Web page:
4 Steps to Take When an Ex-Spouse Withholds Visitation

After divorce, some parents don’t get along and experience difficulties raising their children together. In many cases, the continuous friction in the relationship may result in the custodial parent withholding visitation from the noncustodial parent for a long period of time. 

However, noncustodial parents have legal options to remedy this issue. Remember, both parties must always follow court orders or else face serious legal ramifications. 

If your ex-spouse is withholding visitation from you, here are four steps to take to enforce the court order and protect your rights: 

  1. Keep track of missed visits – Document every incident of missed visitation, written down in either a calendar, notebook, or somewhere private online. You may use this record to support your case in court. 

  1. Attempt to schedule make-up visitation time – If the custodial parent misses a visit, the court allows visitation time to be made up at a future date. Before considering getting the court involved, try to find an agreement on make-up dates with your ex-spouse, especially if both of you are on relatively good terms.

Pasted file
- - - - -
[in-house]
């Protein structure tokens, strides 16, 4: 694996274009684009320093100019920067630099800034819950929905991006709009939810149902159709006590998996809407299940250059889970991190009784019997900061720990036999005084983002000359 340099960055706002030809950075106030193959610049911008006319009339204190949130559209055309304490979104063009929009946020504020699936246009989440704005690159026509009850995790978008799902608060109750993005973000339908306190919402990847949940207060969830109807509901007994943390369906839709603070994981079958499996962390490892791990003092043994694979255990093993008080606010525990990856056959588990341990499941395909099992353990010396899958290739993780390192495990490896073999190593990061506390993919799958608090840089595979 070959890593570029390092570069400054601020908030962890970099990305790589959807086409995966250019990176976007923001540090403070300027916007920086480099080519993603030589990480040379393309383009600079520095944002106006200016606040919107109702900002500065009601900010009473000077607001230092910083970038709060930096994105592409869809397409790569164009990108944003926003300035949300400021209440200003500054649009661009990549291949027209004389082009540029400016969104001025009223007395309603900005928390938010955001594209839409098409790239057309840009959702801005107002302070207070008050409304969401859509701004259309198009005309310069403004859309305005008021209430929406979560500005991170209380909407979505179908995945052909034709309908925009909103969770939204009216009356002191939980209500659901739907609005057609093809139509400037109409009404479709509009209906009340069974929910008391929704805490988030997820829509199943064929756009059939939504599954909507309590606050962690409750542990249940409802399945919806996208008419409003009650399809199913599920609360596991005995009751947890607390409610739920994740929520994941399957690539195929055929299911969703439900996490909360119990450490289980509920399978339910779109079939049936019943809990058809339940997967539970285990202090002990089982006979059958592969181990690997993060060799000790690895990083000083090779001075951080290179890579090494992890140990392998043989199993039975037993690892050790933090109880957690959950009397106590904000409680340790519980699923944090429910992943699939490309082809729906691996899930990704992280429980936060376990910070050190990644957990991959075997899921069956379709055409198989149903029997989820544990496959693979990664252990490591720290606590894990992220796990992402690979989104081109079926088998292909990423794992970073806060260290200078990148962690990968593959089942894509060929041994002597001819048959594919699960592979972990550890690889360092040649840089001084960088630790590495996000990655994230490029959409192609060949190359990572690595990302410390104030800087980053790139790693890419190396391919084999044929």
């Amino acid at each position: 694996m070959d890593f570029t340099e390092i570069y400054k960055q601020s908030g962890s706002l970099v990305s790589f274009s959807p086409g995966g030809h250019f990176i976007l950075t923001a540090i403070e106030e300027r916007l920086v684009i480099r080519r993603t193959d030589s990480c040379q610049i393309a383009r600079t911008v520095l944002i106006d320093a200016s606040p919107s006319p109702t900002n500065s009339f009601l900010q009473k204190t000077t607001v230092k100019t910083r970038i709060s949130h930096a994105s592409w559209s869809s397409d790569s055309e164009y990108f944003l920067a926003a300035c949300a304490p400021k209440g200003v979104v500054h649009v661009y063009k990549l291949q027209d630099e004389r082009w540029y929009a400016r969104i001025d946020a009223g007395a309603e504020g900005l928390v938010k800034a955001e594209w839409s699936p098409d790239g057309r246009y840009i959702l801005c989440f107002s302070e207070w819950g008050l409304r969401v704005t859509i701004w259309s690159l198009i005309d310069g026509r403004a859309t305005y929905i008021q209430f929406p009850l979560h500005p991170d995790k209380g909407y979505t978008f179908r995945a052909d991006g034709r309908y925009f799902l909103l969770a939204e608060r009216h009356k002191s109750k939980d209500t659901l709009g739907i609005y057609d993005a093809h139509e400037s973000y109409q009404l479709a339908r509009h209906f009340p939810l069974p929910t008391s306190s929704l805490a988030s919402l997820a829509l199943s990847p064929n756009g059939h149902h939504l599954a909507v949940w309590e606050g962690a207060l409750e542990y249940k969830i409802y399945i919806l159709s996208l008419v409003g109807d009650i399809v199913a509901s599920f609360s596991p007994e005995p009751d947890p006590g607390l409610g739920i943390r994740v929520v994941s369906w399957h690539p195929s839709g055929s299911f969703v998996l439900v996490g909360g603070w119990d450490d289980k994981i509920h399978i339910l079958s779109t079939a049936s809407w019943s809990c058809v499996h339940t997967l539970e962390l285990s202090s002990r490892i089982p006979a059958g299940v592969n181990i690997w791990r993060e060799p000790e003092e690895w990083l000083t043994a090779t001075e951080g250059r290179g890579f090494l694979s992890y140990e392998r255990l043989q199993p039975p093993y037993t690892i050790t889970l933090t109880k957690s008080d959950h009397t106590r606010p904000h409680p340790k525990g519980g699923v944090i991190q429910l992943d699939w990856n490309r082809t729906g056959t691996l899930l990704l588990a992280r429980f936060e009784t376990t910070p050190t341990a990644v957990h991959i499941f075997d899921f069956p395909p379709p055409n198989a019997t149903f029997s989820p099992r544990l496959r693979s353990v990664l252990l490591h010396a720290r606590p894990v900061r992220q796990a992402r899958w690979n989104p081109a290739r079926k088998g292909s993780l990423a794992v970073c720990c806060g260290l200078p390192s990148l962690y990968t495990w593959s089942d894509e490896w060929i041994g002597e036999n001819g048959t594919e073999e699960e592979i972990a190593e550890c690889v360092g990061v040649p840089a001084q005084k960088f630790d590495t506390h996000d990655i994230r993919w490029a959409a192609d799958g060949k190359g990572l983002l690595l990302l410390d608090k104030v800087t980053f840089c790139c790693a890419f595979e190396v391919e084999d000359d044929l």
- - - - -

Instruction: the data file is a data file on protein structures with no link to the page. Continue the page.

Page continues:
1. Send a demand letter – If the custodial parent fails to schedule make-up visits, ask your attorney to send a letter, warning that if the other parent continues to disobey the existing visitation order, then you will take legal action. The letter should also clarify you are willing to resolve any issues without going to court. 

  1. Ask the court to enforce the order – If the custodial continues to violate the visitation order despite the demand letter, you can file a motion to have the court enforce the order and hold your ex-spouse in contempt. When it comes to enforcement, the court can order the interfering parent to schedule make-up visitation, attend parenting classes, or pay for any costs caused by inference. On the other hand, holding the custodial parent in contempt of court can lead to fines and even jail time. 

Repeated withholding of visitation can also be grounds for a change in custody. However, doing so involves modifying the custody order, which is a separate motion. 

It is important to understand that withholding child support is not the proper solution and can result in legal action taken against you. Child support and visitation are two separate issues and your child is entitled to child support payments, not the custodial parent. 

If your ex-spouse is interfering with visitation in Lawrenceville or Gwinnett County, GA, contact Daniels & Taylor, P.C. today at (770) 285-1673 and let us help you figure out your legal options. 

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